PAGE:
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Steve Becker became the CEO of Tuesday Morning Corporation (NASDAQ:TUES) in 2015. This analysis aims first to contrast CEO compensation with other companies that have similar market capitalization. Next, we'll consider growth that the business demonstrates. And finally we will reflect on how common stockholders have fared in the last few years, as a secondary measure of performance. The aim of all this is to consider the appropriateness of CEO pay levels.
How Does Steve Becker's Compensation Compare With Similar Sized Companies?
At the time of writing our data says that Tuesday Morning Corporation has a market cap of US$68m, and is paying total annual CEO compensation of US$1.3m. (This figure is for the year to June 2018). While we always look at total compensation first, we note that the salary component is less, at US$718k. We looked at a group of companies with market capitalizations under US$200m, and the median CEO total compensation was US$452k.
As you can see, Steve Becker is paid more than the median CEO pay at companies of a similar size, in the same market. However, this does not necessarily mean Tuesday Morning Corporation is paying too much. We can get a better idea of how generous the pay is by looking at the performance of the underlying business.
You can see, below, how CEO compensation at Tuesday Morning has changed over time.
Is Tuesday Morning Corporation Growing?
On average over the last three years, Tuesday Morning Corporation has shrunk earnings per share by 36% each year (measured with a line of best fit). Revenue was pretty flat on last year.
Sadly for shareholders, earnings per share are actually down, over three years. And the flat revenue hardly impresses. It's hard to argue the company is firing on all cylinders, so shareholders might be averse to high CEO remuneration. Shareholders might be interested in this free visualization of analyst forecasts.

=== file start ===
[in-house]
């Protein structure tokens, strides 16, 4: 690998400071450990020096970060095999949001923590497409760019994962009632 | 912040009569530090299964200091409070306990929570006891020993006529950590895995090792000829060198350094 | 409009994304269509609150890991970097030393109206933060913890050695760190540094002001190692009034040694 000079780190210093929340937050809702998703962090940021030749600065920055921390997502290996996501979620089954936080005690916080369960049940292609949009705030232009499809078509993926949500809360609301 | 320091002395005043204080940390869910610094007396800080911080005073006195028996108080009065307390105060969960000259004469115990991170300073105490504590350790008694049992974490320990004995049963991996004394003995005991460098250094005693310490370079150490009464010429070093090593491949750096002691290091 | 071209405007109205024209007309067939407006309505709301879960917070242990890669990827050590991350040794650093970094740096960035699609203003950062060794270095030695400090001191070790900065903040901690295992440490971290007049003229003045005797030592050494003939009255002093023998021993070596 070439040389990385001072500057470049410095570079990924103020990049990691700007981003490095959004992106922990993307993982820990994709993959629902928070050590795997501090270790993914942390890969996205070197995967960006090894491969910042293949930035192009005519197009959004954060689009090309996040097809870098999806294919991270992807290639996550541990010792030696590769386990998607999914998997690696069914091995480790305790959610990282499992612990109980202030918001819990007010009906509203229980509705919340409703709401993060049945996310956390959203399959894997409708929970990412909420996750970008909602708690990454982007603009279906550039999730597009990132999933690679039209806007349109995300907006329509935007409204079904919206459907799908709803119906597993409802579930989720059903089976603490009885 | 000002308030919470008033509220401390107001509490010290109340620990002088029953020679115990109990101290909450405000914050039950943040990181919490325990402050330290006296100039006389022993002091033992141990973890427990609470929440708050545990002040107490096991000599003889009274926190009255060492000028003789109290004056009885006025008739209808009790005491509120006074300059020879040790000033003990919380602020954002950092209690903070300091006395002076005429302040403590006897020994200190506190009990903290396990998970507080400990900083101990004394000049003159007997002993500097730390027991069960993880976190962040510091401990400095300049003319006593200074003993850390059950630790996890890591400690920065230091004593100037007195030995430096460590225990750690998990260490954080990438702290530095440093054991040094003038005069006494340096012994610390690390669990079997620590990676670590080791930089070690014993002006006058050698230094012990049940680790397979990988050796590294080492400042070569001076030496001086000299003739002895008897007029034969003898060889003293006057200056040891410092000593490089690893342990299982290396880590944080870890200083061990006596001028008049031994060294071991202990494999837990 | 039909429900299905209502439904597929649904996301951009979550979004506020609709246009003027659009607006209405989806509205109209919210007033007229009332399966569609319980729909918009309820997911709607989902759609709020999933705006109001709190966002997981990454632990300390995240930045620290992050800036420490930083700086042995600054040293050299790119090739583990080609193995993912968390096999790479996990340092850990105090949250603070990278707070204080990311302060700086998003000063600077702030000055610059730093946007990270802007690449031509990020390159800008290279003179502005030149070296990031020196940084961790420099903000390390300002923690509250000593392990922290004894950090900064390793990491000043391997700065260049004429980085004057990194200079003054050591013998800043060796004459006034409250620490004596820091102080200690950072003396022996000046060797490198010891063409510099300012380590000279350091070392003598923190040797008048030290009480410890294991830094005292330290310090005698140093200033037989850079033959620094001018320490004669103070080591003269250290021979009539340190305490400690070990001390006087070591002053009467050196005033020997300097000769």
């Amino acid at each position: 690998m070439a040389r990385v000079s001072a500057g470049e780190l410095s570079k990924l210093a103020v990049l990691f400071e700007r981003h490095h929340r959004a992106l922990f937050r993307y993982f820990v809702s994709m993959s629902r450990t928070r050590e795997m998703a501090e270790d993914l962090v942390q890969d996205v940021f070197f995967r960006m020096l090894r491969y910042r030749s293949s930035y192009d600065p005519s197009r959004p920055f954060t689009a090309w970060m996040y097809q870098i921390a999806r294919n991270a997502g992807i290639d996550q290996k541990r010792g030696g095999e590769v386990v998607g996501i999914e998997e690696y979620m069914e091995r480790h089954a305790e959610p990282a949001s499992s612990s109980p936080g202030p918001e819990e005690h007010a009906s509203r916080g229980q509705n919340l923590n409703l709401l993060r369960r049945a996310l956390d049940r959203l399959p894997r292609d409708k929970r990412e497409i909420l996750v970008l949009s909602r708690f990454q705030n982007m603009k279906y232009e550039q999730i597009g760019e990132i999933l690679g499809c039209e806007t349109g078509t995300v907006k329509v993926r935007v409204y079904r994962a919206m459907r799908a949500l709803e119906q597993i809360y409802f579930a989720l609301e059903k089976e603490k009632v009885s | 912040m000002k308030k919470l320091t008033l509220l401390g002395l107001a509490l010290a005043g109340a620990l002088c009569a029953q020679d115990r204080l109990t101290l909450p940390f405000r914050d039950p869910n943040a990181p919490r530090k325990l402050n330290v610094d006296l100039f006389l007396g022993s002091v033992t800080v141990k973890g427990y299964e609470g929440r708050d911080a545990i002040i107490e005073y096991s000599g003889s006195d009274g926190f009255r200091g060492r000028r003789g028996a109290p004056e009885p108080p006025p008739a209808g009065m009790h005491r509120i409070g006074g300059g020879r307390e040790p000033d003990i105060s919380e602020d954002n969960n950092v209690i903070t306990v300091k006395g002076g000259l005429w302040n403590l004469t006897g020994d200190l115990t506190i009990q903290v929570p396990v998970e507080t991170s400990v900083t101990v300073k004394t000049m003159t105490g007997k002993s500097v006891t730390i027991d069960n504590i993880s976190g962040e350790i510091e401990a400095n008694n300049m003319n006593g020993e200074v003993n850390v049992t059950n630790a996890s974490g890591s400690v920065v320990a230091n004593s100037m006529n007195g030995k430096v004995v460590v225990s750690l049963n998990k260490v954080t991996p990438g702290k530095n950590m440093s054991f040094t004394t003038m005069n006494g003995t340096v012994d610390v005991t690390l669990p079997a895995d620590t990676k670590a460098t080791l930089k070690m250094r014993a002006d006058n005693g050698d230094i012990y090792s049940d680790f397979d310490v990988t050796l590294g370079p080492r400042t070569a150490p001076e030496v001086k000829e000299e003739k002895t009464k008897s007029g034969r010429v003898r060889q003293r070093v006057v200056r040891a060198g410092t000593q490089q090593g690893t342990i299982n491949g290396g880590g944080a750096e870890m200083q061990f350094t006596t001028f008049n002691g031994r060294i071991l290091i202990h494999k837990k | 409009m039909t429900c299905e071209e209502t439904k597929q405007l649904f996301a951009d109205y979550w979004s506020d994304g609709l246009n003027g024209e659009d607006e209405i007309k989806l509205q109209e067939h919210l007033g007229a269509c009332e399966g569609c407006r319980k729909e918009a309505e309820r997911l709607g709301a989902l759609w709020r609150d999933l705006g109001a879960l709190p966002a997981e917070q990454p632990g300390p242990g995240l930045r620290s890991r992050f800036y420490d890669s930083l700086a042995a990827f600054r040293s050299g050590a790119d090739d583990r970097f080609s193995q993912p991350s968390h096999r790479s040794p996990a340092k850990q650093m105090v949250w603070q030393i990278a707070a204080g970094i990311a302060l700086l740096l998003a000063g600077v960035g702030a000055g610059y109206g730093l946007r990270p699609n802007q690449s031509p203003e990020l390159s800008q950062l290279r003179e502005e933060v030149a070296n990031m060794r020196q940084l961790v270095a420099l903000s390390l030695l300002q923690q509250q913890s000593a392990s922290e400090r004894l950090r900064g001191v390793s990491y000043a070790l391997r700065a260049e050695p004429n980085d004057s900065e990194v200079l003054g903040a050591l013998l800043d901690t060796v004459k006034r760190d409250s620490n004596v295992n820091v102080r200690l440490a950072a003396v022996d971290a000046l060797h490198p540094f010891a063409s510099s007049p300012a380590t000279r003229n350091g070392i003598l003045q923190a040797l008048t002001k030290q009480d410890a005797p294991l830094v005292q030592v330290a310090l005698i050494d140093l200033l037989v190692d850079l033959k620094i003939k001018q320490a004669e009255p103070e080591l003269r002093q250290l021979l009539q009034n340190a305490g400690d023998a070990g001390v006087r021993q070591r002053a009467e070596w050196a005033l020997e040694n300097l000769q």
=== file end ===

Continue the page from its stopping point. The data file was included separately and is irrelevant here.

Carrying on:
Has Tuesday Morning Corporation Been A Good Investment?
Given the total loss of 77% over three years, many shareholders in Tuesday Morning Corporation are probably rather dissatisfied, to say the least. So shareholders would probably think the company shouldn't be too generous with CEO compensation.
We compared the total CEO remuneration paid by Tuesday Morning Corporation, and compared it to remuneration at a group of similar sized companies. As discussed above, we discovered that the company pays more than the median of that group.
We think many shareholders would be underwhelmed with the business growth over the last three years.
Over the same period, investors would have come away with nothing in the way of share price gains. This analysis suggests to us that the CEO is paid too generously! Shareholders may want to check for free if Tuesday Morning insiders are buying or selling shares.
Important note: Tuesday Morning may not be the best stock to buy. You might find something better in this list of interesting companies with high ROE and low debt.
We aim to bring you long-term focused research analysis driven by fundamental data. Note that our analysis may not factor in the latest price-sensitive company announcements or qualitative material.
If you spot an error that warrants correction, please contact the editor at firstname.lastname@example.org. This article by Simply Wall St is general in nature. It does not constitute a recommendation to buy or sell any stock, and does not take account of your objectives, or your financial situation. Simply Wall St has no position in the stocks mentioned. Thank you for reading.